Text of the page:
Sunday, September 27, 2015

CD Review – Saraswati Dreams, by Jaya Lakshmi & Ananda

Warm acoustic guitar combines with exotic Indian instruments and singing for a delightfully pleasing and hypnotically entrancing world music sound.

The album is beautifully and richly layered thanks to the talents of Jason Bailey on hammer dulcimer; Hans Christian on bass, cello, and keyboards; Krsna Dev on vocals; Dasi Karnamrita on vocals; Jaya Lakshmi on guitar, harmonium, kartals, piano, shaker, and vocals; Prema Mayi on vocals; Rasa Priya on sarod; Deepak Ramapriyan on violin and vocals; Ankush Vimawala on tabla; and Ananda Yogiji on bansuri, bass, guitar, harmonium, shaker, and vocals.

This is a worthwhile entry in the growing trend of Eastern-Western musical hybrids.

--Raj Manoharan

Saturday, September 26, 2015

Jack Larson (1928-2015)

With the passing of Adventures of Superman cast member Jack Larson, only “Lois Lanes” Phyllis Coates and Noel Neill remain as the last surviving stars from the iconic 1950s television series.

Larson was not the first actor to portray Daily Planet photographer and cub reporter Jimmy Olsen, but over the course of the show's six seasons, he set the standard for those who followed in his footsteps, most notably Mark McClure of the Superman and Supergirl films from the 1970s and 1980s.

Later a playwright, librettist, and movie producer, Larson will always be remembered as the plucky and affable Olsen. His memory lives on in reruns of Adventures of Superman every Saturday from 6:00 p.m. to 7:00 p.m., Eastern Time, on Me TV.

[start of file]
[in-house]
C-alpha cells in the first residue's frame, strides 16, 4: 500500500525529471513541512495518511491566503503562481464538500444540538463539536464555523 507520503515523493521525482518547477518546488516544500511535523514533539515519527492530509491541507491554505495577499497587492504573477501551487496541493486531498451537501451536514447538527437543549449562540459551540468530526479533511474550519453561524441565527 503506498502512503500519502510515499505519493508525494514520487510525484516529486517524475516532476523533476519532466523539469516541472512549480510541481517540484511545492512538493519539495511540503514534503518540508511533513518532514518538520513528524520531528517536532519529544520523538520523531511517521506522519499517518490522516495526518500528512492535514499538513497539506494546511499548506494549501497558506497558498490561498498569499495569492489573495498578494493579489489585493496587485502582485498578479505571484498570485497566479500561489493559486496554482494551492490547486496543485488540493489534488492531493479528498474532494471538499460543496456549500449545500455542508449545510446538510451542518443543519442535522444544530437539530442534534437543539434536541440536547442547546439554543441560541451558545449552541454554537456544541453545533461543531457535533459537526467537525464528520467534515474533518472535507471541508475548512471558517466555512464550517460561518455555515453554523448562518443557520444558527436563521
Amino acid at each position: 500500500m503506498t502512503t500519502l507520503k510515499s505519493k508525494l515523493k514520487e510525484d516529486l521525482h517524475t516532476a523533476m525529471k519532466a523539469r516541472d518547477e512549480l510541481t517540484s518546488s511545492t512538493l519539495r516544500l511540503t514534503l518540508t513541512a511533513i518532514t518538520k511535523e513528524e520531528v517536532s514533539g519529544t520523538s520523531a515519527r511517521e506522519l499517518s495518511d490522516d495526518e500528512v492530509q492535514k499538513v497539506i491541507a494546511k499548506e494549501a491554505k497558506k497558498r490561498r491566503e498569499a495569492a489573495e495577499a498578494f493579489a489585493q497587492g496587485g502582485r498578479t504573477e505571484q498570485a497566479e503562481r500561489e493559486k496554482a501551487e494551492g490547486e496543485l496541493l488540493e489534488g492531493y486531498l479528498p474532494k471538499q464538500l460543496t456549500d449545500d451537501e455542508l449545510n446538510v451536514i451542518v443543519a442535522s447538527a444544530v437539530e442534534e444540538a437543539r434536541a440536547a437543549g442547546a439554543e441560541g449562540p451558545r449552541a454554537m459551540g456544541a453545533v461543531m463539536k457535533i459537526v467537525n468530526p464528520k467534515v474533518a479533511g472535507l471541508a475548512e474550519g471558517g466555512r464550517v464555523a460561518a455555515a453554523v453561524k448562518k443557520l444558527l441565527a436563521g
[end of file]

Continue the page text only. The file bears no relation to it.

The classic TV network paid tribute to Larson with a memorial black-and-white photograph preceding each of this past Saturday's two installments of Adventures of Superman. The unscheduled episodes focused on the late Larson's Jimmy Olsen character.

--Raj Manoharan

Sunday, September 20, 2015

CD Review – Moksha, by Ray Spiegel Ensemble

This is “raga rock” if I've ever heard it.

Drummer and percussionist Ray Spiegel leads an energetic and vibrant world music ensemble that includes himself additionally on dohl, manjeera, marimba, and tabla; Ira Coleman (Billy Cobham, Herbie Hancock, Sting) on bass; Robert Levin on percussion and talking drum; Ramesh Mishra on sarangi; Melanie Richeson on harp and tanpura; Stan Scott on harmonium; Tani Tabbal on cajon and drums; Frank Velardi on drums; and Junior “Gabu” Wedderburn on bongos, congas, and djembe.

The real standout is the late Stephen James, who, in addition to playing violin, plays the sarod with the invigorating fire and fury of an electric lead guitarist.

This is an engaging sonic blend of East and West.

--Raj Manoharan

Monday, September 7, 2015

TV – CHiPs Back on the Beat on Me TV

Despite removing Adam-12 and Hawaii Five-O from its schedule, Me TV does earn some kudos for bringing back my guys Larry Wilcox and Erik Estrada with the return of CHiPs – or CHmePs, as Me TV likes to call it – to the lineup.

Once again, you can relive the good old days as motorcycle cops Ponch (Estrada) and Jon (Wilcox) patrol the freeways of Los Angeles weeknights at 6 p.m. on Me TV.

--Raj Manoharan

TV – Me TV Gives Hawaii Five-O the Heave-Ho

Boo on you, Me TV, for disrespecting my man James MacArthur.

You wouldn't want to be the topic of discussion when Jack Lord's Steve McGarrett tells MacArthur's Dan Williams to “Book 'em, Danno!”

Bring back Danno!

--Raj Manoharan

Martin Milner (1931-2015)

Martin Milner was one of America's great TV cops, having played Officer Pete Malloy alongside Kent McCord's Officer Jim Reed and William Boyett's Sergeant MacDonald on Adam-12 from 1968 to 1975.

Malloy was the confident, take-charge veteran officer, showing the younger Reed the ropes while patrolling Los Angeles in their squad car, designated Adam-12, under the supervision of their tough but fair commander, Mac. Together, the trio proved a very formidable team.

The normally excellent Me TV network gets a demerit for taking Adam-12 off the schedule earlier this year. Perhaps in memory of Milner, Me TV should bring the show back so fans both old and new can continue to enjoy one of the all-time classic police dramas.

--Raj Manoharan